Algoma Steel’s third-quarter results for 2023 were not all roses and chocolate.
The Sault Ste. Marie steelmaker posted a quarterly loss of $69.8 million, but Algoma CEO Michael Garcia maintains this is only a slight bump in the road as North American steel markets, as well as their own in-house operating efficiencies, should improve in the coming months.
In a Valentine’s Day web call with analysts, Garcia said it‘s been a challenging past two quarters, going by production and shipping levels, but things should return to normal operating levels over the next few months.
The company attributes their net loss largely to a drop in steel production, weak steel pricing, and the increased inflationary costs in raw materials and consumables used in steel production, namely metallurgical coke, natural gas, alloys and scrap steel.
Algoma shipped 458,341 tons of steel during the quarter, sequentially better than 435,000 tons that went out the door to customers in the second quarter. Yet that's below than what was anticipated.
Much of that shortfall is being attributed to delays in commissioning a first phase of upgrades to its plate mill.
The $135-million plate mill modernization project is the vital to the company’s production of its catalogue of rolled and heat-treated products, particularly in manufacturing an “enhanced” high-strength abrasion resistant product and products for military applications.
Algoma’s third quarter for 2023 ended on Dec. 31. The company’s 2023 fiscal year runs from April 1 to March 31. The fourth quarter results will come out sometime in the spring.
Revenue for the third quarter totalled $567.8 million, down 47 per cent from the $1.06 billion posted during the same period last year. Revenue per ton of steel sold was $1,239, down 35.7 per cent from $1,927.
Loss from operations was $65.7 million, compared to income of $446.1 million in the prior-year quarter.
Last summer and fall, Algoma encountered multiple operational and production issues with a coke oven conveyor belt fire, the delays with the plate mill upgrades and a COVID outbreak that left them shorthanded at its major rolling mill, the Direct Strip Production Complex.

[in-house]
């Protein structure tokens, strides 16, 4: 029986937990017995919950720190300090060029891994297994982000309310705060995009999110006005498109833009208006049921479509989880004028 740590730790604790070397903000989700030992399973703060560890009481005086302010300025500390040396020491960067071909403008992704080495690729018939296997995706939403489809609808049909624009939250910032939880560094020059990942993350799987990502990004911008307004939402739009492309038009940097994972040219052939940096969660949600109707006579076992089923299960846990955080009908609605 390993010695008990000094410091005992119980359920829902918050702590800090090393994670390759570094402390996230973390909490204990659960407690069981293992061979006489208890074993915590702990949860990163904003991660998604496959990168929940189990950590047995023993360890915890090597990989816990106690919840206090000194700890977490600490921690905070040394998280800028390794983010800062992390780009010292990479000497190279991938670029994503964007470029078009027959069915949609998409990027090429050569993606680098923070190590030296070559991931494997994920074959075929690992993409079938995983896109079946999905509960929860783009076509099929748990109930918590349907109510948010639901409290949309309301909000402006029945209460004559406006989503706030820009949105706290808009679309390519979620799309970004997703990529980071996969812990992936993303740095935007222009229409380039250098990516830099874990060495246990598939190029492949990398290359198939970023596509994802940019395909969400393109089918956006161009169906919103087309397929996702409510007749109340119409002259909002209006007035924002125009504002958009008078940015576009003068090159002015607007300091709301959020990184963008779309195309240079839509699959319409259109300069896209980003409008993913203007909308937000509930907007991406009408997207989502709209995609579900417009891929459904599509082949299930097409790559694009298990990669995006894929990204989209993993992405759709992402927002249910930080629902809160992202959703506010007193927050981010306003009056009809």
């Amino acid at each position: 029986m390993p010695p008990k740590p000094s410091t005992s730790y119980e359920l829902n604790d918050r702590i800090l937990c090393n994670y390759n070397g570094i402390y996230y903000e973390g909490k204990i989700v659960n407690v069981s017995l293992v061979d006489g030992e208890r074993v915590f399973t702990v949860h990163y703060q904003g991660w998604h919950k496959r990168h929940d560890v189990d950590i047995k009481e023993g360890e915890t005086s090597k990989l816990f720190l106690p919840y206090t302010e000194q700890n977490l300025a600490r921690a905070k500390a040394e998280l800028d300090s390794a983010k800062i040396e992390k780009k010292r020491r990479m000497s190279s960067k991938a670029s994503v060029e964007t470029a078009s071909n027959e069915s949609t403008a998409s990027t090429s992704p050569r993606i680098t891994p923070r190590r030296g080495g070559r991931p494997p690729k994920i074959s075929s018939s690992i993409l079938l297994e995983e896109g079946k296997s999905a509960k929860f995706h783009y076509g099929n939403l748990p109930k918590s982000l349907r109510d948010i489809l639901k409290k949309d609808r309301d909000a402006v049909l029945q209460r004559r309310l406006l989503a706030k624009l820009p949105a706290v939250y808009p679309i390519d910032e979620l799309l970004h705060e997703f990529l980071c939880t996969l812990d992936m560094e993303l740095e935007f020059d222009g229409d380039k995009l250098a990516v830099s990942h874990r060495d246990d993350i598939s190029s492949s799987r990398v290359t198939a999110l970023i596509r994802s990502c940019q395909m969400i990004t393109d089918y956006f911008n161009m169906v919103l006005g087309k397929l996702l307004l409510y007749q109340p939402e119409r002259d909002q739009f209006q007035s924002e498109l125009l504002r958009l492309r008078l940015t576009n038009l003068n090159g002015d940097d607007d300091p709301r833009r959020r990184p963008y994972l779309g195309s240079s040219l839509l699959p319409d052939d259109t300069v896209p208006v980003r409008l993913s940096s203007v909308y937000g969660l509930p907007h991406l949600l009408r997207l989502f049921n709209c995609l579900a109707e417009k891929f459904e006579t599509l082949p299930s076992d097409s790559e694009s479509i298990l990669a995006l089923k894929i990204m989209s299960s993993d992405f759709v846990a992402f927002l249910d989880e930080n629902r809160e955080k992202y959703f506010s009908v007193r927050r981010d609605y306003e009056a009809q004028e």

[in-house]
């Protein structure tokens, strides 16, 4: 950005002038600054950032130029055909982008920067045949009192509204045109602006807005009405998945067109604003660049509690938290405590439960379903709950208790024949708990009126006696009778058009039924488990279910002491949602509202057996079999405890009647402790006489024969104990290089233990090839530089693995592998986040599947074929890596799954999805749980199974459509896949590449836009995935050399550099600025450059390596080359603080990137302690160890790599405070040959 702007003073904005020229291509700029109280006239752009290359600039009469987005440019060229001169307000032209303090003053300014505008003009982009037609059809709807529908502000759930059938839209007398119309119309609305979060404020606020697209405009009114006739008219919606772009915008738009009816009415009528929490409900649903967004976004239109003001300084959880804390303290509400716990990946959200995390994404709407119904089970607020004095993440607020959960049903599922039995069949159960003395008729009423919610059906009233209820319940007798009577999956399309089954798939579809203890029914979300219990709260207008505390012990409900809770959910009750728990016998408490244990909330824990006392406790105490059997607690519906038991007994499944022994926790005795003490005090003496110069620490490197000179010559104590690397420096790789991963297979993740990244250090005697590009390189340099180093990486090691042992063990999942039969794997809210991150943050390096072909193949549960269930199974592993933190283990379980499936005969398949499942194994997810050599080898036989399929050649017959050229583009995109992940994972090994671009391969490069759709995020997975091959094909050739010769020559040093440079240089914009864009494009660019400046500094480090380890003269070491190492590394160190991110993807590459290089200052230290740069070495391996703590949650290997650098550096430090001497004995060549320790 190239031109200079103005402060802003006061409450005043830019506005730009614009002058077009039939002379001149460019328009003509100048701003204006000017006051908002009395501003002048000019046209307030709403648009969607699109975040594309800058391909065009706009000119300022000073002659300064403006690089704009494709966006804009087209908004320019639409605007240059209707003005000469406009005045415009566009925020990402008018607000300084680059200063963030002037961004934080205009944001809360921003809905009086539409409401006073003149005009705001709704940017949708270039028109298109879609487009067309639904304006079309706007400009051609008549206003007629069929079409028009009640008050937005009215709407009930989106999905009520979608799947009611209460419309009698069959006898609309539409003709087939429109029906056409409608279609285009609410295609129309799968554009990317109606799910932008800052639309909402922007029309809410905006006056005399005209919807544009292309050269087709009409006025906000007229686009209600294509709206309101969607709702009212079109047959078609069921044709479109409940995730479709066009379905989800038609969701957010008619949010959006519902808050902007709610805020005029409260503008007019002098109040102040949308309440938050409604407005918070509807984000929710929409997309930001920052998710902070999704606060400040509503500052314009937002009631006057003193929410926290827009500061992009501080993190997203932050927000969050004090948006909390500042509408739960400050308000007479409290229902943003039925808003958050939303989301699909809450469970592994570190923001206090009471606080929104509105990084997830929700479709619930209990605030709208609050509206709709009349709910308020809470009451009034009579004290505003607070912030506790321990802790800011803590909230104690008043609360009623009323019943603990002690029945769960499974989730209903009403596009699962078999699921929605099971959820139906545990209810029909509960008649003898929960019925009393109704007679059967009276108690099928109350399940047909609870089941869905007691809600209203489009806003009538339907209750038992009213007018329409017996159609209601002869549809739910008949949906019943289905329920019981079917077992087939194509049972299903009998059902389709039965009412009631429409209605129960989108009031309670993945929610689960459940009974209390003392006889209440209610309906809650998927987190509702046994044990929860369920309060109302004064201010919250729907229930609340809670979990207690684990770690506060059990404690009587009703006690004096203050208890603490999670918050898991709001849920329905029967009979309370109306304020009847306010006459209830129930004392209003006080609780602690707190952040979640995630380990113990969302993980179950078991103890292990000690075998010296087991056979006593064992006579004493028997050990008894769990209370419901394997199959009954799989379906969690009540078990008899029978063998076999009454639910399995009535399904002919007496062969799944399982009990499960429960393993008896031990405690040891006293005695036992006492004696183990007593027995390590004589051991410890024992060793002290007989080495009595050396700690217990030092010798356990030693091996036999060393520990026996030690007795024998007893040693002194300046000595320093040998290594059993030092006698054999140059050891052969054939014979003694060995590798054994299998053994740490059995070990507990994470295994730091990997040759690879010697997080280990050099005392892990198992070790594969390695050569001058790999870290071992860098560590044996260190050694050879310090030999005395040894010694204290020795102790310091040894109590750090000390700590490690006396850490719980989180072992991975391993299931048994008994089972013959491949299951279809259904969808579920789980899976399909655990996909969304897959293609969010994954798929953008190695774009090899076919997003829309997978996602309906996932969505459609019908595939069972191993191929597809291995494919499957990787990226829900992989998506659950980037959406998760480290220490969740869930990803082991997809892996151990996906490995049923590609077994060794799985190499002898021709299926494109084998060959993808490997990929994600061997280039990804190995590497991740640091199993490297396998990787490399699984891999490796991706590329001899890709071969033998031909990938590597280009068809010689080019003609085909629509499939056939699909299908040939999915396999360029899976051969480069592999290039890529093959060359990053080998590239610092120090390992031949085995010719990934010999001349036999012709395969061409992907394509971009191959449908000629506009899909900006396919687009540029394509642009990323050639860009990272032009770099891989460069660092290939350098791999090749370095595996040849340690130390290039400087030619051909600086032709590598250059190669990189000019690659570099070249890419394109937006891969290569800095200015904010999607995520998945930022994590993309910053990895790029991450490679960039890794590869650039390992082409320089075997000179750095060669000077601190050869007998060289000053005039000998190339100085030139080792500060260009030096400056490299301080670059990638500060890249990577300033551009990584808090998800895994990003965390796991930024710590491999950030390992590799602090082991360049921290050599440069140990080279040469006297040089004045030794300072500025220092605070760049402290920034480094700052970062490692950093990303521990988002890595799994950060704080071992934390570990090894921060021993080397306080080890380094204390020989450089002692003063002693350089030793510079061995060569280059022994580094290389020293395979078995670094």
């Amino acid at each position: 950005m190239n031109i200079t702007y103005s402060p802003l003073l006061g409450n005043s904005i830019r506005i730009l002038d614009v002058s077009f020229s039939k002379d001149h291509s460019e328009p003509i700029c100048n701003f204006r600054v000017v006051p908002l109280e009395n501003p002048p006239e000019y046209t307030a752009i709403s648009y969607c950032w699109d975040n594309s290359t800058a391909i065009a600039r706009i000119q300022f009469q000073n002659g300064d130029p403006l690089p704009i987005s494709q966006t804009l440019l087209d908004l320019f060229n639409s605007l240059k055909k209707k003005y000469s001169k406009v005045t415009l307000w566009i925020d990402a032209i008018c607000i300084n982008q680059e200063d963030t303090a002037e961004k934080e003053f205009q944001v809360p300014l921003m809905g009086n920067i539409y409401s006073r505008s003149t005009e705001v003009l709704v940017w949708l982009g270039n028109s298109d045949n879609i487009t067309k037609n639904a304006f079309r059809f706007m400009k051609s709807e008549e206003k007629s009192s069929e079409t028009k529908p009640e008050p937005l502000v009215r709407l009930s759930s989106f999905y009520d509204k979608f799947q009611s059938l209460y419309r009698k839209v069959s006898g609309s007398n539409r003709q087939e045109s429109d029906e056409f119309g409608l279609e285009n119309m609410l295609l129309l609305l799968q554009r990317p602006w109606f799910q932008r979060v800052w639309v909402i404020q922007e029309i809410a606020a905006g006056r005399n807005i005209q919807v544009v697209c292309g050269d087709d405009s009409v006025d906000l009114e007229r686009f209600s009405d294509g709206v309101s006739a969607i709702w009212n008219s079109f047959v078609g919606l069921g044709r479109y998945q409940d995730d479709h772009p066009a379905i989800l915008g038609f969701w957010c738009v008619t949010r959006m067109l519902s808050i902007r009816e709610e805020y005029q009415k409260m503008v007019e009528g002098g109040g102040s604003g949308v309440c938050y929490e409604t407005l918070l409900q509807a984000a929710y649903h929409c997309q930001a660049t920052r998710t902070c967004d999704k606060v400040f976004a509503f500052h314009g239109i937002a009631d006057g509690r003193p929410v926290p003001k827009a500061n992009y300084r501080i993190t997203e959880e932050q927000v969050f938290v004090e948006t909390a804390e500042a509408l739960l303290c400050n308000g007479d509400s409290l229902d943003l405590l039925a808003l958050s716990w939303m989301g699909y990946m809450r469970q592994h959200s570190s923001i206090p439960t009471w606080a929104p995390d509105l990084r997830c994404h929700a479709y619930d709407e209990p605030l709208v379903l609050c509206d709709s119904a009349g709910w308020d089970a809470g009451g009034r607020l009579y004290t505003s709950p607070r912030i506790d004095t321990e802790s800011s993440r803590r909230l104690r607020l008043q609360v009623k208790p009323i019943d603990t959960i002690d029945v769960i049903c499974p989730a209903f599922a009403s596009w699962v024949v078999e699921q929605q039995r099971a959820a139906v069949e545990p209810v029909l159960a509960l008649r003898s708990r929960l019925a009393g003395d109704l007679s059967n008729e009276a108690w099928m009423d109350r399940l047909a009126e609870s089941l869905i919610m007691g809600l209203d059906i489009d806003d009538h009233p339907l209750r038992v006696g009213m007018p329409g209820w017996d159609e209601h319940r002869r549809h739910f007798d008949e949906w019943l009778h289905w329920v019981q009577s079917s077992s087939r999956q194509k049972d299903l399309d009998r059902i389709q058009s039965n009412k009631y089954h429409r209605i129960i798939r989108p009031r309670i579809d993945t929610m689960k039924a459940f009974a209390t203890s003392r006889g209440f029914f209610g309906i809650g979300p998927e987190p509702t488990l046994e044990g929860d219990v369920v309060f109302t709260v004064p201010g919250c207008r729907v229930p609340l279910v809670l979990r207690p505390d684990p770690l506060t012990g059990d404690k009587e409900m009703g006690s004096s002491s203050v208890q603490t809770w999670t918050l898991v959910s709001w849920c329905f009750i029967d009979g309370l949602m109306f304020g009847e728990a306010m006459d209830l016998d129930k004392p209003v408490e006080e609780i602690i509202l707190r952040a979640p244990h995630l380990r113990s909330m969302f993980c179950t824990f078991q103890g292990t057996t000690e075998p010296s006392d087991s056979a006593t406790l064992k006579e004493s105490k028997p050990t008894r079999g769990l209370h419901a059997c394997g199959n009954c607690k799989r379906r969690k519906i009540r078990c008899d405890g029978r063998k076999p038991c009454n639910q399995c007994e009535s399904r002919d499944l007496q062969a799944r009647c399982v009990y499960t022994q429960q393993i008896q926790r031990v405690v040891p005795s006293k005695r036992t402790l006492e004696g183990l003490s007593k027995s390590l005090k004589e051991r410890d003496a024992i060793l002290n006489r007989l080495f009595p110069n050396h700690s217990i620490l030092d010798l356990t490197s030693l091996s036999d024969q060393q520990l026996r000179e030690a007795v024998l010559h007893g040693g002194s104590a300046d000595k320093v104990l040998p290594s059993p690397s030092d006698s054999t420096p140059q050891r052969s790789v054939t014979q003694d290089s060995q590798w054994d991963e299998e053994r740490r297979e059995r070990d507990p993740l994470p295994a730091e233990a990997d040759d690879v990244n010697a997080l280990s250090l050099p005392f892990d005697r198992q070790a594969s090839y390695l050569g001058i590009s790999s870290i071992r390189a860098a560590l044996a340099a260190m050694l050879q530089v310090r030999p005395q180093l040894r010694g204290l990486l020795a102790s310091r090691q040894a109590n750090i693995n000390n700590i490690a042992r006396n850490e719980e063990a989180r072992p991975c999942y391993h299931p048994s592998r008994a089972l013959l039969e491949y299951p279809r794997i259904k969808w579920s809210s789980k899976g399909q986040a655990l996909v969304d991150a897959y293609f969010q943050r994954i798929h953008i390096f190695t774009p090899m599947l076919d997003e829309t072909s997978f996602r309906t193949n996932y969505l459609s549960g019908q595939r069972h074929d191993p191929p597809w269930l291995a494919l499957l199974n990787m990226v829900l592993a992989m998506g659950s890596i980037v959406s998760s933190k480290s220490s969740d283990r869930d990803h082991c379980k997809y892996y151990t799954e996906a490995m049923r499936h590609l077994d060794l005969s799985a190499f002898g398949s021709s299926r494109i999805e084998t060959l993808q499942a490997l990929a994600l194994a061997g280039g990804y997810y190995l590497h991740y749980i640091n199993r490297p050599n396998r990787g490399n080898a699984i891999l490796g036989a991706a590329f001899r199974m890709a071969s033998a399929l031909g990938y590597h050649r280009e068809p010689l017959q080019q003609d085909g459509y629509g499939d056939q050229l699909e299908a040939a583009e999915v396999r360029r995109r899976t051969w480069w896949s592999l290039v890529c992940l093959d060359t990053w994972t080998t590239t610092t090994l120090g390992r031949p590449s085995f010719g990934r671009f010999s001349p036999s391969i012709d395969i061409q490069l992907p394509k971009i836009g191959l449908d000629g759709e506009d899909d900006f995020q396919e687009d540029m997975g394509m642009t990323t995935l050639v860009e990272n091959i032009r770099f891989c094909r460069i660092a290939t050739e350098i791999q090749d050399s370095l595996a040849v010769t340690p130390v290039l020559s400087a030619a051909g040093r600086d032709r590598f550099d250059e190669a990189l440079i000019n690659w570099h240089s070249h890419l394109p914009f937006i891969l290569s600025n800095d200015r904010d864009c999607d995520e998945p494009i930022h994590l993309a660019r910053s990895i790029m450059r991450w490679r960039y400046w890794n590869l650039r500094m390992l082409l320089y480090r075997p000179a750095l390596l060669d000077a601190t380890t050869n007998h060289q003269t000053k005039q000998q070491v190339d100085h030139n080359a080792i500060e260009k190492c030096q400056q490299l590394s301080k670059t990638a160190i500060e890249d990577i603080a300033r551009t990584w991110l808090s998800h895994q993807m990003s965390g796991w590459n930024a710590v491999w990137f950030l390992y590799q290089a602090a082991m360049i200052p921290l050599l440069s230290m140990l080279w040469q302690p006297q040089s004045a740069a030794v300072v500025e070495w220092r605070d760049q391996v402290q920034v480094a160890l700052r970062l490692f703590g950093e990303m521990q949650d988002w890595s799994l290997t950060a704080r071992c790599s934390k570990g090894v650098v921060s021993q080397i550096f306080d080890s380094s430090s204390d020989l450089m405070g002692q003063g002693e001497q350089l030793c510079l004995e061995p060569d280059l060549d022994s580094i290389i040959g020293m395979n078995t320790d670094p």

Algoma signed a long-term contract to buy metallurgical coke from an outside supplier to feed the furnace and maintain production at normal levels.
“Our demand for coke at the blast furnace outstrips our production capacity,” said Garcia.
Garcia said plate shipments returned to normal at end of the third quarter and he expects shipments in 2023 to be more consistent with their historic production levels.
Following through on a second phase of upgrades to the plate mill could involve downtime of about 40 days - roughly 60,000 tons of steel production – but Garcia said market conditions will dictate whether those improvements take place this year.
Cash-wise, Algoma said it’s in a good position with $245 million in the bank and $239 million available on credit.
It wasn’t all negative news. The construction of two electric arc furnaces (EAF), the first ever at the 120-year-old steel producer, remains on schedule and on budget.
The $703-million project will eliminate blast furnace and basic oxygen steelmaking operations and clean up Algoma’s carbon emissions by 70 per cent a year.
The furnaces come online in mid-2024 with raw steel production capacity of 3.7 million tons. Approximately $220 million has been spent on the EAF project as of the end of December. The company reports work as been completed on the foundation and building erection has started.
Cranes are on site and the first column of the main EAF building was going up on Feb. 14, an “exciting milestone in the project,” said Garcia.
In reflecting on 2022, Garcia said North American steel prices peaked in March at the start of the Ukraine War then started to plunge, finally bottoming out in November. The company is encouraged by the rebound in pricing for hot rolled coiled steel and continued robust plate prices, all good signs for a stable year ahead.
Garcia said Algoma’s order book and contract sales to customers in the auto, construction and oil and gas sectors look healthy, and they expect higher steel shipments and sales to report by the time the fourth-quarter results are in.